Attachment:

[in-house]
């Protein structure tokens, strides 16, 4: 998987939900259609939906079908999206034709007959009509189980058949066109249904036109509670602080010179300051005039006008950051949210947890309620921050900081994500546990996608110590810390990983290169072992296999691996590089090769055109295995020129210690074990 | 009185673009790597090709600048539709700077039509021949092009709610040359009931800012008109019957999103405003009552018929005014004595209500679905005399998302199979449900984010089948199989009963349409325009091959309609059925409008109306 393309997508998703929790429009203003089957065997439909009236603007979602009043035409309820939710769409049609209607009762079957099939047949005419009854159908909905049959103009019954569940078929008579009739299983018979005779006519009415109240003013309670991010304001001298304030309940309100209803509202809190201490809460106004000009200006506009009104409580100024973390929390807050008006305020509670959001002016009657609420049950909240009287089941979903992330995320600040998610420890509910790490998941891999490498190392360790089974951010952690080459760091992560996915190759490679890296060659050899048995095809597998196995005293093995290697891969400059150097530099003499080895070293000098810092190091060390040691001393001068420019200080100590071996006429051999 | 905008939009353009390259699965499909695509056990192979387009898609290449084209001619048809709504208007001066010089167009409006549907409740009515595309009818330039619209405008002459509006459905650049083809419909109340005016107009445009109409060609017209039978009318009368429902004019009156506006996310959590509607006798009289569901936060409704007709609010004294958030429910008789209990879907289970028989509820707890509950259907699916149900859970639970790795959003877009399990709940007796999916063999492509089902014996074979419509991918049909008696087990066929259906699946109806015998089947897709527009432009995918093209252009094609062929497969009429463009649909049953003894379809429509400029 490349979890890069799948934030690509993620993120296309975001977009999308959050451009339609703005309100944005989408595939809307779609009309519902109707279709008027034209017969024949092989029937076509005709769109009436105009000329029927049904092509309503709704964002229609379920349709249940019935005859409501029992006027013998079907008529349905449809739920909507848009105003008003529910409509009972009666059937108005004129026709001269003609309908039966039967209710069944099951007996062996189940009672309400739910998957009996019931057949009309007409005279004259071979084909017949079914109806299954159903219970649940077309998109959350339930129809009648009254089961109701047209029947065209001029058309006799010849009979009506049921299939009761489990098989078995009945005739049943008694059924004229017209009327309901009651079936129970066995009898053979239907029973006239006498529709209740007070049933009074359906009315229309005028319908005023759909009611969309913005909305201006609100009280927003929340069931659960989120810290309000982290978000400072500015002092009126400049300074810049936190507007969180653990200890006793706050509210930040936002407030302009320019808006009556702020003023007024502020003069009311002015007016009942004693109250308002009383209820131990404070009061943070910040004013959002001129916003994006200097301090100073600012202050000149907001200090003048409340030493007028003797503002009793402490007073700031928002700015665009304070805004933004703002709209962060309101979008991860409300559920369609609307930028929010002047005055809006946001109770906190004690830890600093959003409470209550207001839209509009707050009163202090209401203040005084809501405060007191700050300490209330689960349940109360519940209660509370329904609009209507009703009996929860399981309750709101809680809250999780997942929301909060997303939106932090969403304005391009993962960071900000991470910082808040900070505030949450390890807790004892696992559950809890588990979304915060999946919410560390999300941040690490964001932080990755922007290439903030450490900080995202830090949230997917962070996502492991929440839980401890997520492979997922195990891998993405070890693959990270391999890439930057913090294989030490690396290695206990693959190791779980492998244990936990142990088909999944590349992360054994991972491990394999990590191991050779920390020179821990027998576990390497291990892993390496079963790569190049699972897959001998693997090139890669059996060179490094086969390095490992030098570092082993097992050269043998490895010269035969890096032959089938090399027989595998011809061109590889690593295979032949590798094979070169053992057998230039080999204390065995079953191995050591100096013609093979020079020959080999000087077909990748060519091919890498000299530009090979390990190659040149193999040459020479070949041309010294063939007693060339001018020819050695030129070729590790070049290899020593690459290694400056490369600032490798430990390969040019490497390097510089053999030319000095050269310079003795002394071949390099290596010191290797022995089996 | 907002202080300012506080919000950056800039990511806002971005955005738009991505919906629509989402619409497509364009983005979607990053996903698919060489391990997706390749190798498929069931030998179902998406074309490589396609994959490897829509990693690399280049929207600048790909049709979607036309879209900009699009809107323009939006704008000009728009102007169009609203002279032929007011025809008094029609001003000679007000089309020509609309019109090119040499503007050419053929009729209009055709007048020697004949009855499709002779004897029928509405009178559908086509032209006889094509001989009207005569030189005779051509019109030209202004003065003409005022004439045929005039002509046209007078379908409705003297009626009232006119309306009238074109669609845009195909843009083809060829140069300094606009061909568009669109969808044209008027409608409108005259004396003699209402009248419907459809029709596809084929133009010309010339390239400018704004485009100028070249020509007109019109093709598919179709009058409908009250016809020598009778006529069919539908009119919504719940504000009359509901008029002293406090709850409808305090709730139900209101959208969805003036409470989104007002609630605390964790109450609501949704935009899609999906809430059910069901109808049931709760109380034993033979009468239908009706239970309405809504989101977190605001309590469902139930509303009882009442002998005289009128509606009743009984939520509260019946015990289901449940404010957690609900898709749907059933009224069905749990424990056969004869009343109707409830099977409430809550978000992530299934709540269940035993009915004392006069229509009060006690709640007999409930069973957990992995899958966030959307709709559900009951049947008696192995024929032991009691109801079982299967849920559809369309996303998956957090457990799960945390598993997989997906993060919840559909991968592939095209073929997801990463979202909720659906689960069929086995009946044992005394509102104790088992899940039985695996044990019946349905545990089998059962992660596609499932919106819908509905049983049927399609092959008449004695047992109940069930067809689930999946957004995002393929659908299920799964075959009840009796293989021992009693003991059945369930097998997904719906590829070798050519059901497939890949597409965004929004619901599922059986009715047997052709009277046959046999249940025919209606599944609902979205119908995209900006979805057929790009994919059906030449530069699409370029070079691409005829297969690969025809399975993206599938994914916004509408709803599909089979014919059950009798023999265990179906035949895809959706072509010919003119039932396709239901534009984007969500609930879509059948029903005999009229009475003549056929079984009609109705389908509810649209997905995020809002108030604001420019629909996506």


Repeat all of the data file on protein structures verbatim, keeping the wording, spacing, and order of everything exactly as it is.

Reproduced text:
[in-house]
């Protein structure tokens, strides 16, 4: 998987939900259609939906079908999206034709007959009509189980058949066109249904036109509670602080010179300051005039006008950051949210947890309620921050900081994500546990996608110590810390990983290169072992296999691996590089090769055109295995020129210690074990 | 009185673009790597090709600048539709700077039509021949092009709610040359009931800012008109019957999103405003009552018929005014004595209500679905005399998302199979449900984010089948199989009963349409325009091959309609059925409008109306 393309997508998703929790429009203003089957065997439909009236603007979602009043035409309820939710769409049609209607009762079957099939047949005419009854159908909905049959103009019954569940078929008579009739299983018979005779006519009415109240003013309670991010304001001298304030309940309100209803509202809190201490809460106004000009200006506009009104409580100024973390929390807050008006305020509670959001002016009657609420049950909240009287089941979903992330995320600040998610420890509910790490998941891999490498190392360790089974951010952690080459760091992560996915190759490679890296060659050899048995095809597998196995005293093995290697891969400059150097530099003499080895070293000098810092190091060390040691001393001068420019200080100590071996006429051999 | 905008939009353009390259699965499909695509056990192979387009898609290449084209001619048809709504208007001066010089167009409006549907409740009515595309009818330039619209405008002459509006459905650049083809419909109340005016107009445009109409060609017209039978009318009368429902004019009156506006996310959590509607006798009289569901936060409704007709609010004294958030429910008789209990879907289970028989509820707890509950259907699916149900859970639970790795959003877009399990709940007796999916063999492509089902014996074979419509991918049909008696087990066929259906699946109806015998089947897709527009432009995918093209252009094609062929497969009429463009649909049953003894379809429509400029 490349979890890069799948934030690509993620993120296309975001977009999308959050451009339609703005309100944005989408595939809307779609009309519902109707279709008027034209017969024949092989029937076509005709769109009436105009000329029927049904092509309503709704964002229609379920349709249940019935005859409501029992006027013998079907008529349905449809739920909507848009105003008003529910409509009972009666059937108005004129026709001269003609309908039966039967209710069944099951007996062996189940009672309400739910998957009996019931057949009309007409005279004259071979084909017949079914109806299954159903219970649940077309998109959350339930129809009648009254089961109701047209029947065209001029058309006799010849009979009506049921299939009761489990098989078995009945005739049943008694059924004229017209009327309901009651079936129970066995009898053979239907029973006239006498529709209740007070049933009074359906009315229309005028319908005023759909009611969309913005909305201006609100009280927003929340069931659960989120810290309000982290978000400072500015002092009126400049300074810049936190507007969180653990200890006793706050509210930040936002407030302009320019808006009556702020003023007024502020003069009311002015007016009942004693109250308002009383209820131990404070009061943070910040004013959002001129916003994006200097301090100073600012202050000149907001200090003048409340030493007028003797503002009793402490007073700031928002700015665009304070805004933004703002709209962060309101979008991860409300559920369609609307930028929010002047005055809006946001109770906190004690830890600093959003409470209550207001839209509009707050009163202090209401203040005084809501405060007191700050300490209330689960349940109360519940209660509370329904609009209507009703009996929860399981309750709101809680809250999780997942929301909060997303939106932090969403304005391009993962960071900000991470910082808040900070505030949450390890807790004892696992559950809890588990979304915060999946919410560390999300941040690490964001932080990755922007290439903030450490900080995202830090949230997917962070996502492991929440839980401890997520492979997922195990891998993405070890693959990270391999890439930057913090294989030490690396290695206990693959190791779980492998244990936990142990088909999944590349992360054994991972491990394999990590191991050779920390020179821990027998576990390497291990892993390496079963790569190049699972897959001998693997090139890669059996060179490094086969390095490992030098570092082993097992050269043998490895010269035969890096032959089938090399027989595998011809061109590889690593295979032949590798094979070169053992057998230039080999204390065995079953191995050591100096013609093979020079020959080999000087077909990748060519091919890498000299530009090979390990190659040149193999040459020479070949041309010294063939007693060339001018020819050695030129070729590790070049290899020593690459290694400056490369600032490798430990390969040019490497390097510089053999030319000095050269310079003795002394071949390099290596010191290797022995089996 | 907002202080300012506080919000950056800039990511806002971005955005738009991505919906629509989402619409497509364009983005979607990053996903698919060489391990997706390749190798498929069931030998179902998406074309490589396609994959490897829509990693690399280049929207600048790909049709979607036309879209900009699009809107323009939006704008000009728009102007169009609203002279032929007011025809008094029609001003000679007000089309020509609309019109090119040499503007050419053929009729209009055709007048020697004949009855499709002779004897029928509405009178559908086509032209006889094509001989009207005569030189005779051509019109030209202004003065003409005022004439045929005039002509046209007078379908409705003297009626009232006119309306009238074109669609845009195909843009083809060829140069300094606009061909568009669109969808044209008027409608409108005259004396003699209402009248419907459809029709596809084929133009010309010339390239400018704004485009100028070249020509007109019109093709598919179709009058409908009250016809020598009778006529069919539908009119919504719940504000009359509901008029002293406090709850409808305090709730139900209101959208969805003036409470989104007002609630605390964790109450609501949704935009899609999906809430059910069901109808049931709760109380034993033979009468239908009706239970309405809504989101977190605001309590469902139930509303009882009442002998005289009128509606009743009984939520509260019946015990289901449940404010957690609900898709749907059933009224069905749990424990056969004869009343109707409830099977409430809550978000992530299934709540269940035993009915004392006069229509009060006690709640007999409930069973957990992995899958966030959307709709559900009951049947008696192995024929032991009691109801079982299967849920559809369309996303998956957090457990799960945390598993997989997906993060919840559909991968592939095209073929997801990463979202909720659906689960069929086995009946044992005394509102104790088992899940039985695996044990019946349905545990089998059962992660596609499932919106819908509905049983049927399609092959008449004695047992109940069930067809689930999946957004995002393929659908299920799964075959009840009796293989021992009693003991059945369930097998997904719906590829070798050519059901497939890949597409965004929004619901599922059986009715047997052709009277046959046999249940025919209606599944609902979205119908995209900006979805057929790009994919059906030449530069699409370029070079691409005829297969690969025809399975993206599938994914916004509408709803599909089979014919059950009798023999265990179906035949895809959706072509010919003119039932396709239901534009984007969500609930879509059948029903005999009229009475003549056929079984009609109705389908509810649209997905995020809002108030604001420019629909996506």